How to cure your workaholic addiction

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Do you work while on vacation? Do you check your emails during your meals? Do you squeeze in one last phone call before you leave office?

If you’re in an unhealthy addictive relationship with work, you’re far from alone; so many of us now are working such long hours that it’s hard to know what’s even normal.

Working hard is a good thing–up to a point. Overwork doesn’t help your productivity, and it’s harmful to you. It’s time to learn how to get back in balance. Here are some pointers.

Learn to shut it down.
Make a pact with yourself that you will not work past a certain time, and honor that time to shut everything down. Learn to walk away.

Give yourself a break.
Learn to give yourself breaks during the workday, even if they’re small ones. Go out for lunch instead of eating at your desk. Take a short walk around the office or a quick trip to a nearby park–anything that changes the scenery. Even 10 minutes away can make a world of difference.

Change your mindset.
You may be among the many people who believe that long hours demonstrate your great work ethic and that those who take breaks (or spend evenings, weekends, and vacations disconnected) are lazy or less committed. But that way of thinking is both inaccurate and unhealthy, so push back when you catch yourself giving in to it. Remember, what you think is what you are.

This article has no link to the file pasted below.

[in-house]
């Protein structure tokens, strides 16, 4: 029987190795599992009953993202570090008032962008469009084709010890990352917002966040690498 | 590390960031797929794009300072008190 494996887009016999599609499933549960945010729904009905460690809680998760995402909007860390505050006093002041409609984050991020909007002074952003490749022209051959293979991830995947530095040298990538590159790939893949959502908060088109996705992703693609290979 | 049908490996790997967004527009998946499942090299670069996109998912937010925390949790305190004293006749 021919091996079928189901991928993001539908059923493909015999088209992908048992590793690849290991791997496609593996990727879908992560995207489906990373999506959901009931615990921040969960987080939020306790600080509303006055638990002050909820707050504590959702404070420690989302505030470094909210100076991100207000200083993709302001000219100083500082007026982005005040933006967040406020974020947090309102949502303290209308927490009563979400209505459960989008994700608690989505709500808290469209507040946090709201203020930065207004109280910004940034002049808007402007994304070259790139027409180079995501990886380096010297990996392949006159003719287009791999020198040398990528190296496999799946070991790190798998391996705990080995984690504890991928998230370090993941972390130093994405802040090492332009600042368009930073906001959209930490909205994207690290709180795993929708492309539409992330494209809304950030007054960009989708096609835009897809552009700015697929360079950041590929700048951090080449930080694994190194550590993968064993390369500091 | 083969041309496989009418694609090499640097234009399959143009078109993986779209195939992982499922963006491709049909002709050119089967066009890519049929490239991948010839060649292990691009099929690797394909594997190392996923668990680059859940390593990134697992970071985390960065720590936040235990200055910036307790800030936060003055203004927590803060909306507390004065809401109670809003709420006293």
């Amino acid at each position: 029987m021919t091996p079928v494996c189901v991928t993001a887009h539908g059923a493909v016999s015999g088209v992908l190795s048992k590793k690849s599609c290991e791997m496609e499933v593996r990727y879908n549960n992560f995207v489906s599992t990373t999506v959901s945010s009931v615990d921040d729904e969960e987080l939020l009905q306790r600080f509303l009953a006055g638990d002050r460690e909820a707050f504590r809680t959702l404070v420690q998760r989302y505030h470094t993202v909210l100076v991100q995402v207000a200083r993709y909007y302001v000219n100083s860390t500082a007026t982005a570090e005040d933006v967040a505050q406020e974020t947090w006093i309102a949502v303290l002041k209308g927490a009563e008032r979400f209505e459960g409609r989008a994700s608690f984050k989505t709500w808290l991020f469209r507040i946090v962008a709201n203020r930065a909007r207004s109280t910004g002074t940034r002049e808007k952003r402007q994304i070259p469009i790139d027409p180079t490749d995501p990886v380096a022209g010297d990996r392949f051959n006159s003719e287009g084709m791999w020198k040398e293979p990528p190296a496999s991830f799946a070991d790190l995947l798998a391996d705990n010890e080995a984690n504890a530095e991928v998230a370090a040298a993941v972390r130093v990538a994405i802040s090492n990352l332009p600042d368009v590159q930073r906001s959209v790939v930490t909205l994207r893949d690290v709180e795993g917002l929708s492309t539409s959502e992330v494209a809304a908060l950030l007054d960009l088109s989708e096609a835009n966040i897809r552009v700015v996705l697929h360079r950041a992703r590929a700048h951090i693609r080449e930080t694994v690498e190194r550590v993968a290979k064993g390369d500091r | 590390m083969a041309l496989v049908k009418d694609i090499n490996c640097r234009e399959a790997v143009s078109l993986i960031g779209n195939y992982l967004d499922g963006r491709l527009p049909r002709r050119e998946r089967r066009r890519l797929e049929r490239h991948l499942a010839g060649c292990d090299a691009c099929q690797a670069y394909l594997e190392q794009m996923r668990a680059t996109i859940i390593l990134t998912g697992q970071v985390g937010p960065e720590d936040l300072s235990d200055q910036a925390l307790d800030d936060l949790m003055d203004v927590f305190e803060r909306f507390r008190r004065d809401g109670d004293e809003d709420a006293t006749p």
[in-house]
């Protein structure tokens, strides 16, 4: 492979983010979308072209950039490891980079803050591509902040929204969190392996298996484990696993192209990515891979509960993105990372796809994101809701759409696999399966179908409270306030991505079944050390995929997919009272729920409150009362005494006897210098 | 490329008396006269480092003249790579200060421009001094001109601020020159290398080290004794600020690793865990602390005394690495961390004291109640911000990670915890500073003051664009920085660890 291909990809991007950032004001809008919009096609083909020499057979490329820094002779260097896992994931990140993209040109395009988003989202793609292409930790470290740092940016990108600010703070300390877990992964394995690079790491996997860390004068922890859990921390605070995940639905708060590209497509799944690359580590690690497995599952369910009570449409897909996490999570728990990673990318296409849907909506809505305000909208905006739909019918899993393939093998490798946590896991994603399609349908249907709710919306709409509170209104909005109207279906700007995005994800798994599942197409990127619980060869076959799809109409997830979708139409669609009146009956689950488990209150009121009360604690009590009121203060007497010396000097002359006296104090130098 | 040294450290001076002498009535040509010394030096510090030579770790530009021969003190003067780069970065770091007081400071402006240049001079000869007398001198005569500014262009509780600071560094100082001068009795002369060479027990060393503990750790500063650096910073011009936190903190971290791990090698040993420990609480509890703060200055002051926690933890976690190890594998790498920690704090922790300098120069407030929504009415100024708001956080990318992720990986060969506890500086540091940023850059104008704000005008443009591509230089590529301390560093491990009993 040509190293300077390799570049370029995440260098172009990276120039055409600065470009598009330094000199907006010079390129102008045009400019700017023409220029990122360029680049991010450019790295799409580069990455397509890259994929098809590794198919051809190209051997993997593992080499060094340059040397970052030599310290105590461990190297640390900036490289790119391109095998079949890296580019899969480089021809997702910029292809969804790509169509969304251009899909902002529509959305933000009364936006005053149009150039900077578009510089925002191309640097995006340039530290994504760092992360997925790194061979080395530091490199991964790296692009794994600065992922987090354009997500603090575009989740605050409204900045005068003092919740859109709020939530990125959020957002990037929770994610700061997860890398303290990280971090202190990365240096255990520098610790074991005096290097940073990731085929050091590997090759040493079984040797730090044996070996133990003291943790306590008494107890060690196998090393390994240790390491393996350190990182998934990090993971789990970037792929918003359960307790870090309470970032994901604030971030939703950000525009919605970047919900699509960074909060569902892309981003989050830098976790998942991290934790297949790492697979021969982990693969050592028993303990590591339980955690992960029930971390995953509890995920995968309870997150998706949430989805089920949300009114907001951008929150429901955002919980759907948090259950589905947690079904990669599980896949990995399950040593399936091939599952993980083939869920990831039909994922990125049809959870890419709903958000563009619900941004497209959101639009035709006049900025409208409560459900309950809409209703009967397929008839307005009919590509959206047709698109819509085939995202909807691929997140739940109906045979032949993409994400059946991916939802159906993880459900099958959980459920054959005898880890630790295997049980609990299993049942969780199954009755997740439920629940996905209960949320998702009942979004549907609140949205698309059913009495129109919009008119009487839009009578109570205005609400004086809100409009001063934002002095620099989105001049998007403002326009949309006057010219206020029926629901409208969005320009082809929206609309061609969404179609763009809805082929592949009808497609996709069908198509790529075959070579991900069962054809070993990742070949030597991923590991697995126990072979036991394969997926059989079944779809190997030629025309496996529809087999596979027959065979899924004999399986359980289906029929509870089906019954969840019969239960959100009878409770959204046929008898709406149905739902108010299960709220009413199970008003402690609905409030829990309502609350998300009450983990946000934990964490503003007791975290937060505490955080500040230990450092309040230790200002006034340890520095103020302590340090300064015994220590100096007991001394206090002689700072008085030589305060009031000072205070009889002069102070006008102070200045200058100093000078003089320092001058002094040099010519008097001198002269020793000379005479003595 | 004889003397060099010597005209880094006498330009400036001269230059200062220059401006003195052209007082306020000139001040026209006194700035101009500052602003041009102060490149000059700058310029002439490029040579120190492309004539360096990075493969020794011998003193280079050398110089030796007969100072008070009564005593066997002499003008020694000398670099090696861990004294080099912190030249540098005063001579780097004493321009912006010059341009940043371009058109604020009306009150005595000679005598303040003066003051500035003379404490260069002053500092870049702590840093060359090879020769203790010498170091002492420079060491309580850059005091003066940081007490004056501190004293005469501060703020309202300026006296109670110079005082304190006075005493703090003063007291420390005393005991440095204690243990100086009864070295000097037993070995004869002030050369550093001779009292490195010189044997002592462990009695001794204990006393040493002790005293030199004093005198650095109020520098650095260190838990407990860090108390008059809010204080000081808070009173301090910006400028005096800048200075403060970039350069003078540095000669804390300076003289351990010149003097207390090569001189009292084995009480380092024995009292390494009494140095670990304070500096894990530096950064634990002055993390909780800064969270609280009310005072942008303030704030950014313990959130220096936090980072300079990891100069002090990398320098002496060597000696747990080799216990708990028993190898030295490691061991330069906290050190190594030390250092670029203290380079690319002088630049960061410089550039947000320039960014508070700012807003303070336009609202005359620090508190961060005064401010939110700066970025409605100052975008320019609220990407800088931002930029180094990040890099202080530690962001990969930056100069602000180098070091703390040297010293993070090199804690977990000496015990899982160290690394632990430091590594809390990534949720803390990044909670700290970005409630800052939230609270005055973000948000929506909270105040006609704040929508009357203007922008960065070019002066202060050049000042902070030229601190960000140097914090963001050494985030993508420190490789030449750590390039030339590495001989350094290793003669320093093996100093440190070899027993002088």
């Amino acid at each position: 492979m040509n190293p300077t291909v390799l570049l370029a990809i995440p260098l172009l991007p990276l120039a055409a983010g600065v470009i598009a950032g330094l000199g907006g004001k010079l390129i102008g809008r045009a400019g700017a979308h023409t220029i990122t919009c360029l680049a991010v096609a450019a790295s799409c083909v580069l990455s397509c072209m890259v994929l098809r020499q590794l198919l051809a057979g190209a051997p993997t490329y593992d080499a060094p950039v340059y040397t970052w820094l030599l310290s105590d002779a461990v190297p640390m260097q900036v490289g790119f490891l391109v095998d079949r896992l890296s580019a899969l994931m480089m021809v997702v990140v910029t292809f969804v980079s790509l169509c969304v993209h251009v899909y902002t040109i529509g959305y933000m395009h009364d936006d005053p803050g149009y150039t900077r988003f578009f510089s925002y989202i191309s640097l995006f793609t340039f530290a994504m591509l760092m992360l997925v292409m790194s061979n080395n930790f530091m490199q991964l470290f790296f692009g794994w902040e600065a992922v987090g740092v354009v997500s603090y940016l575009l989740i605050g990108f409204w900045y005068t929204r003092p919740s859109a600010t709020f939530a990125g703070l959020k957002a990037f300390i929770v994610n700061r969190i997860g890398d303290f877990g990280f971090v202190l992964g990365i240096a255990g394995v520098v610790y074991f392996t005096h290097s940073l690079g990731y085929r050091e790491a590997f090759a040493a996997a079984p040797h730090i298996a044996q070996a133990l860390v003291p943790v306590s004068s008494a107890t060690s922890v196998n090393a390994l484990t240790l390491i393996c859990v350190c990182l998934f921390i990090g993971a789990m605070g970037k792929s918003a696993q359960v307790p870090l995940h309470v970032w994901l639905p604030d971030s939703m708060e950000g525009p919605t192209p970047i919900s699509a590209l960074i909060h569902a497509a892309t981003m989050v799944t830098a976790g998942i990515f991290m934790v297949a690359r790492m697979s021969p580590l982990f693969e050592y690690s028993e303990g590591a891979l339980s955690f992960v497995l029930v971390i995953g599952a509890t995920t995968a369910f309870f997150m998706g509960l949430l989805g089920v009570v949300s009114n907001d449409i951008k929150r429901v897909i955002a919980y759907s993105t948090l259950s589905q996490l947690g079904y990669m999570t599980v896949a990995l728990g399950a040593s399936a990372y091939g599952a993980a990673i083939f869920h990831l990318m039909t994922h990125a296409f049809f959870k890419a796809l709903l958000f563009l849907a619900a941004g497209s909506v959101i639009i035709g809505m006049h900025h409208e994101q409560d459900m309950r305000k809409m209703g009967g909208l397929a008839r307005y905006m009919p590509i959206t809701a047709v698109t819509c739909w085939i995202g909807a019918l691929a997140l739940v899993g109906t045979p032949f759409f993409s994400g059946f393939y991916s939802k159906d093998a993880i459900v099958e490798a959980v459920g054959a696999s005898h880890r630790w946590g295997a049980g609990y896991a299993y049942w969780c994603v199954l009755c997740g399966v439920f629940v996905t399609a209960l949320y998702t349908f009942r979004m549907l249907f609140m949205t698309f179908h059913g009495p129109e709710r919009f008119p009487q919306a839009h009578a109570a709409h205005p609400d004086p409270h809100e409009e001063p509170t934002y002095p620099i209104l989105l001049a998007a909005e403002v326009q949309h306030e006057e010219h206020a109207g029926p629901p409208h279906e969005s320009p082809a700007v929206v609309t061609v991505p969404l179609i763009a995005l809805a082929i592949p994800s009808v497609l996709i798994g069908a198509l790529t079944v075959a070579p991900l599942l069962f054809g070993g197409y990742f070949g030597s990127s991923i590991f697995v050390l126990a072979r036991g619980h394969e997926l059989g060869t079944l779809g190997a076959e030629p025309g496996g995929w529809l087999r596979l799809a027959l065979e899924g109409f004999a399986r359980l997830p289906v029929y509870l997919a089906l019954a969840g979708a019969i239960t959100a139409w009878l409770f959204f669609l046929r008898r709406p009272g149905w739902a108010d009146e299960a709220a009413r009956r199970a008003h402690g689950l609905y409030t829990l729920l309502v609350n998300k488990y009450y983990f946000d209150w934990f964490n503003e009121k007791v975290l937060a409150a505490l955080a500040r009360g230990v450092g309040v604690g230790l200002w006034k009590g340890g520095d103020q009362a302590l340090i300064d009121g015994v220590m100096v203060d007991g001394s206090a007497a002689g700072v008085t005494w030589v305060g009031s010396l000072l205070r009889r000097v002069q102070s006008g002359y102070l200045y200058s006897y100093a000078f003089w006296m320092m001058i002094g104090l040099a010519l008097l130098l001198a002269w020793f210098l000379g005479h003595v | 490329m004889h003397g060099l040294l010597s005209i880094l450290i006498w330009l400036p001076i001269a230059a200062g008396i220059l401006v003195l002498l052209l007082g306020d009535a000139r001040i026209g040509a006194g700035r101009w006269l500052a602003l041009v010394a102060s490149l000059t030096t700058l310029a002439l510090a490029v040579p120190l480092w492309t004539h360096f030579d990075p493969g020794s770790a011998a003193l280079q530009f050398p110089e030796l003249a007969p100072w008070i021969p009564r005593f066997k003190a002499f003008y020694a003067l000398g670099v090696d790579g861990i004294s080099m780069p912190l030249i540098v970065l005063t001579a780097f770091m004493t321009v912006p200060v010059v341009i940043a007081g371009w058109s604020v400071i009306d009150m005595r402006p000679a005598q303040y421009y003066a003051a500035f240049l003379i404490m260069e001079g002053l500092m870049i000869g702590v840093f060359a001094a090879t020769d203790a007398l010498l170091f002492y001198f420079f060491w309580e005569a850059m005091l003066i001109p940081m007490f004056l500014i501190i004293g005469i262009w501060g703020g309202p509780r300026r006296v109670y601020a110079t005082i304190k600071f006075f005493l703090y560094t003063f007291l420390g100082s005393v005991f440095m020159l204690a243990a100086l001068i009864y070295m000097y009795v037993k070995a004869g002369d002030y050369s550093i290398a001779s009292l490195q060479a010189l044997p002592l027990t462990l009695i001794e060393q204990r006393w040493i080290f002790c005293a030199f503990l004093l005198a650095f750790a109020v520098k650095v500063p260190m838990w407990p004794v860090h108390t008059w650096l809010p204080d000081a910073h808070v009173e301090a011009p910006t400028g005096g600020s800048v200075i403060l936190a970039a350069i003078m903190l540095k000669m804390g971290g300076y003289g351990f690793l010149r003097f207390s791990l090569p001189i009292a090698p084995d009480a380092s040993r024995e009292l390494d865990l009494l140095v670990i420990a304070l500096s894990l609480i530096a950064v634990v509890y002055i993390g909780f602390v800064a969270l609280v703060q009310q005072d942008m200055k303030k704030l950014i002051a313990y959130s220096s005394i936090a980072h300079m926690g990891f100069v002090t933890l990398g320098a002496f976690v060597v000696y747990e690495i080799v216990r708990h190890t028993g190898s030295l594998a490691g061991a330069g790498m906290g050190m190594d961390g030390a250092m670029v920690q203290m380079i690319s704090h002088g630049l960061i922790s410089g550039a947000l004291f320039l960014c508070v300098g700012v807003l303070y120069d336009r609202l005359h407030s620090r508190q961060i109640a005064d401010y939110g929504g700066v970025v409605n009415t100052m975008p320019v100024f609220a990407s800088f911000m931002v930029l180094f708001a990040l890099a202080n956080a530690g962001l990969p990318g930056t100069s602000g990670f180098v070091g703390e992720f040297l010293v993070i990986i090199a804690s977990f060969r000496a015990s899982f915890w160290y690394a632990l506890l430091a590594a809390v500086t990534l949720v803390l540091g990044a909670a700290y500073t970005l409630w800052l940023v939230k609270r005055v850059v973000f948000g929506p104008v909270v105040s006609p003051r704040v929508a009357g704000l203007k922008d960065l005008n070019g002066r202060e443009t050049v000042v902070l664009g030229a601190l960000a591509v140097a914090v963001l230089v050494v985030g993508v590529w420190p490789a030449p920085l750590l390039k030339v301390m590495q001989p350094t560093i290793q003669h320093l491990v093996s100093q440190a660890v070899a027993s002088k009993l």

Treat it seriously.
When you are consumed with work and act as if your life were dependent on your job, you’re likely damaging your health and relationships. You need to take change seriously. If need be, consider getting help to learn better skills for balancing your life.

Don’t bring it home.
The hardest test of all! When you go home, make a point of turning off your phone and disconnecting from your email. Instead, take time for friends and family. It’s time to be the person who just might be unavailable to work for a while–and unless you’re literally saving lives with your job, that’s OK.

Meditate on it.
More than most people, workaholics need to learn to turn off their thinking mind. The practice of meditation is a great way to make that happen. Take some time every day and consciously slow down, breathe, relax, rest your mind, and feed your heart.

Set healthy boundaries.
Many people who are prone to chronic overwork also have trouble setting and maintaining boundaries. As a starting point, make a work schedule and commit to it. If you need to include some late evening or weekend hours, that’s fine–but do it intentionally, based on schedules and patterns, not just because you’re already there and you haven’t yet dropped from exhaustion.

Being a workaholic doesn’t benefit anyone–not you, not your team, not your organization, not the world.

You’ll be much more effective–not to mention happier–with adequate rest, sleep, breaks, and time to cultivate relationships and interests outside of work. Self-care keeps you on top of your game and in the game.

Reference – Men’s Health January 2017 issue

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